Cattle Markets Take A Breather, Feds Steady To $1 Lower
Cattle feeders were unable to push the cash market higher, settling for mostly steady money as packers were noticeably less aggressive. Prior to this week, cash fed cattle prices rose for 18 consecutive weeks. Packer margins have narrowed considerably in recent weeks, and most of the Saturday kills have been stopped.
Cattle trade was mostly at $124 in the South and the North, with dressed trade at $199 to $200. The South trade was steady, with the North trade steady to $1 lower.
CME cattle futures closed higher Friday, paring weekly declines. February live cattle rose 22.5 cents to $126.35 but down $1.07 for the week. April cattle rose 82.5 cents on Friday to $127.25, down 65 cents for the week. March feeder cattle futures rose 17.5 cents to $145.00 on Friday but down $2.45 for the week.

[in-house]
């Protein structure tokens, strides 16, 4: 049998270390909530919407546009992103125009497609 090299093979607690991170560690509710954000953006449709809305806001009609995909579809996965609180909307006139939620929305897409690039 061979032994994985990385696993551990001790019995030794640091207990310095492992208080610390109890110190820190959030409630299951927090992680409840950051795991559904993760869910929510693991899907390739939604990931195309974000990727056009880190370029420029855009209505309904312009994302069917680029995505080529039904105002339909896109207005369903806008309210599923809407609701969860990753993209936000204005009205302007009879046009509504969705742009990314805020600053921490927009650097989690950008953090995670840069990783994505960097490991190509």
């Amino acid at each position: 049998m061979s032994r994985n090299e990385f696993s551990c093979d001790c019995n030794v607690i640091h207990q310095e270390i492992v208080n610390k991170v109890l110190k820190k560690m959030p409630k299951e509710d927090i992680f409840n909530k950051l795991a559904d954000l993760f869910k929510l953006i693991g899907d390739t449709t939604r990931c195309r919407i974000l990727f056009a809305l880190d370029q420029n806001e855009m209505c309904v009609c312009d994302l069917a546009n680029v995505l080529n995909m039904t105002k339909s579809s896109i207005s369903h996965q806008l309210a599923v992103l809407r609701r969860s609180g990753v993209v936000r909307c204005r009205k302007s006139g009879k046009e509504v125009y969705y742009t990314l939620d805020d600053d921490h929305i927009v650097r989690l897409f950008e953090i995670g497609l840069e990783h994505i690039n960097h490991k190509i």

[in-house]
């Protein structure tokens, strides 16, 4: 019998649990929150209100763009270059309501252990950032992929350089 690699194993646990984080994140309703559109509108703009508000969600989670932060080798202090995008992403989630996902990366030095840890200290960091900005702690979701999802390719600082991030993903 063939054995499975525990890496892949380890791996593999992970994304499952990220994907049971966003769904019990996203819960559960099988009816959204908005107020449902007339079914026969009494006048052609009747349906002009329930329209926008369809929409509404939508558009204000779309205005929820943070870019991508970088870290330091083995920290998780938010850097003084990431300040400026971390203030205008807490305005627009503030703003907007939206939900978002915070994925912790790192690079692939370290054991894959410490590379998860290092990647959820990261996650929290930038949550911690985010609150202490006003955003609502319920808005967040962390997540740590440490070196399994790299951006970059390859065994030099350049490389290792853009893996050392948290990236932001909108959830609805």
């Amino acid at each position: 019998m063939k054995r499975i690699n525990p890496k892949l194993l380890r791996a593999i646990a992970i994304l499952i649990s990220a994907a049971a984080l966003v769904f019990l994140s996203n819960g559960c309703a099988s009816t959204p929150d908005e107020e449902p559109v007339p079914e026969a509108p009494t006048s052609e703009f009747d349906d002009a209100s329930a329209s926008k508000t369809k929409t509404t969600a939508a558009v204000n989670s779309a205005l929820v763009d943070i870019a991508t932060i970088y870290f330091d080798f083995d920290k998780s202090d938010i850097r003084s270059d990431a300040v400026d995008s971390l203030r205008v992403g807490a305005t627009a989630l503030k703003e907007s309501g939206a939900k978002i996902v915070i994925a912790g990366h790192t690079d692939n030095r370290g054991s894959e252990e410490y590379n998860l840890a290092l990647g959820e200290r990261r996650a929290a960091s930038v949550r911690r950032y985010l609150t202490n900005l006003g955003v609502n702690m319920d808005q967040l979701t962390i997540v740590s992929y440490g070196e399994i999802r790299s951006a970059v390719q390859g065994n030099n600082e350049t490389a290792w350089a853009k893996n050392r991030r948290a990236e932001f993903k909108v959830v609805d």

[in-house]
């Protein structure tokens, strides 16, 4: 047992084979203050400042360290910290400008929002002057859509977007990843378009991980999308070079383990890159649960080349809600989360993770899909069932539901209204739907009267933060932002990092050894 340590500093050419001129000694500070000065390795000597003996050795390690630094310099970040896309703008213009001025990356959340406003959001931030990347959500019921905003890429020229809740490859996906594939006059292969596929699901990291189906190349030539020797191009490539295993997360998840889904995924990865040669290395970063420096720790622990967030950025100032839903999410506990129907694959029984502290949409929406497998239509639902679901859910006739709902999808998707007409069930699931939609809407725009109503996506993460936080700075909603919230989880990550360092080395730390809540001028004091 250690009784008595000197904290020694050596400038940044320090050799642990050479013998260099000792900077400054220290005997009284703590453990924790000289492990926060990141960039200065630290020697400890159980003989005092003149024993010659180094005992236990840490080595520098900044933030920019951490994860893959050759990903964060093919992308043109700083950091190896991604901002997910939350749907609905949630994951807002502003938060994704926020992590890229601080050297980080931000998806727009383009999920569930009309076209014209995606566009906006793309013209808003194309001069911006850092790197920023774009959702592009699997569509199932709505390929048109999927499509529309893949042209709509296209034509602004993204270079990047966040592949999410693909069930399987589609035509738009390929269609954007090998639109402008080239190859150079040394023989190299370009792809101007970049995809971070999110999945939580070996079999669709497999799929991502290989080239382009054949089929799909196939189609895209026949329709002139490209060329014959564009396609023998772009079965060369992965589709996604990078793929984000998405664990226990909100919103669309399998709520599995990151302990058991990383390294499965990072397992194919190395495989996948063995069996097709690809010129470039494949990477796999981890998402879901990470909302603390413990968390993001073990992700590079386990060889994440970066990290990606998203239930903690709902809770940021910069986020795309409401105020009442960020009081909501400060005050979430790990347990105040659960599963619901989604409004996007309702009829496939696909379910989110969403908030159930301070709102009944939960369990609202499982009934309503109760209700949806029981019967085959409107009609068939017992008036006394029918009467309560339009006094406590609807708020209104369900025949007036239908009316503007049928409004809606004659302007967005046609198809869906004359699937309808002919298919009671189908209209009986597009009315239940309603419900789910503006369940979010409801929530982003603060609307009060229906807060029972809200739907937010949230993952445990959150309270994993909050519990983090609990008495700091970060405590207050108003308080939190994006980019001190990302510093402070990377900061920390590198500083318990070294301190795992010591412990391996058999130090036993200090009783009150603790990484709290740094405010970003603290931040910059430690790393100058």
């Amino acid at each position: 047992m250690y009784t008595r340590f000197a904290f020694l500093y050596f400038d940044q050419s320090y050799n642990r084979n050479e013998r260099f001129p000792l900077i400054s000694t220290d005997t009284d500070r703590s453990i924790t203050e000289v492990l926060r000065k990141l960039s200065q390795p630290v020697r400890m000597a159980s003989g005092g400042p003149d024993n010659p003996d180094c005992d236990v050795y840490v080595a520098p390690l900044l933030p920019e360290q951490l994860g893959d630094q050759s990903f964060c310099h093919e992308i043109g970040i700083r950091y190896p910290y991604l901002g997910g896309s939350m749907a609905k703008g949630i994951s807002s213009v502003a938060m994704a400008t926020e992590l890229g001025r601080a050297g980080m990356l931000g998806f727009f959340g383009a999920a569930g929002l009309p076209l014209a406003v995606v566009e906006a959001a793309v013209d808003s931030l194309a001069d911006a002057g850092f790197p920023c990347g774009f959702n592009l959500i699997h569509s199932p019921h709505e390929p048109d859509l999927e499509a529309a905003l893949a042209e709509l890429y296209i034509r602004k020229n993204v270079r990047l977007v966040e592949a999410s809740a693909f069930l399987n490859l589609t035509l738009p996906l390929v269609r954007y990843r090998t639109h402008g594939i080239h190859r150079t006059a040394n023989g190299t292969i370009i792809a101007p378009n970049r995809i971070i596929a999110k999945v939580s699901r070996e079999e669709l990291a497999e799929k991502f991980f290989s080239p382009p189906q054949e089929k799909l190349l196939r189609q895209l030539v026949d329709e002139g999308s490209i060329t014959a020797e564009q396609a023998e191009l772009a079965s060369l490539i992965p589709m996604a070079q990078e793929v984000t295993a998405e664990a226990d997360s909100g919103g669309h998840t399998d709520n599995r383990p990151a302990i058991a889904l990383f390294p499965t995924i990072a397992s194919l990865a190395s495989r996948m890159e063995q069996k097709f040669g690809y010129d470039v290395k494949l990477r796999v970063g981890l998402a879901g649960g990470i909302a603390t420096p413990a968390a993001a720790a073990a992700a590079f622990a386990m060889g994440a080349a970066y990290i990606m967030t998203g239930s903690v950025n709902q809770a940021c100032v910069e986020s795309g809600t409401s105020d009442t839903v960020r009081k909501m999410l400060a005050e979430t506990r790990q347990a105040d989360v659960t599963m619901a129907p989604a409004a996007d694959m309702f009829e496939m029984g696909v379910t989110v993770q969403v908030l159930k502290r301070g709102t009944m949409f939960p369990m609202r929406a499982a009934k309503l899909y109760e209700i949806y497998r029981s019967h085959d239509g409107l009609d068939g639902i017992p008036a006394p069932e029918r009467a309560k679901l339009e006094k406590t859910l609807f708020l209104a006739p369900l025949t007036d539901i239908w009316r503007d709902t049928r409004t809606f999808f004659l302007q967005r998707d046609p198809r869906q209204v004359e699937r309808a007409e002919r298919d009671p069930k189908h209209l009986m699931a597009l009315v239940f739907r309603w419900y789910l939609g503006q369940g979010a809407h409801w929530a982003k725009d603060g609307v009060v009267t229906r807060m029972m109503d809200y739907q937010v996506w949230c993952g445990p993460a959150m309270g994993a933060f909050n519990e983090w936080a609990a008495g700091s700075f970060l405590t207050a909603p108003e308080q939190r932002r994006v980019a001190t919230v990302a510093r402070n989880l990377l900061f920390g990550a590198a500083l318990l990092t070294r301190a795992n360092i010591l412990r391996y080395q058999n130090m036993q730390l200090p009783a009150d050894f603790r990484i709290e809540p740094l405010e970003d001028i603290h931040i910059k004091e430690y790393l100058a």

Moving forward, analysts expect cash cattle prices to trend higher with manageable supplies and increasing spring demand. Expectations for improving trade will be supportive to exports and prices.
The Choice beef cutout closed Friday at $214.17 an increase of $3.79 for the week. Select closed at $212.75 an increase of $5.91 for the week. The Choice/Select spread closed at $1.42.
Slaughter under federal inspection was estimated at 631,000, down 9,000 from last week and 5,000 higher than a year ago.
Steers and heifers sold at auctions uneven this week, from $1 lower to $2 higher. Agricultural Marketing Service reporters said cold, wet weather conditions affected many areas of the country limiting auction receipts.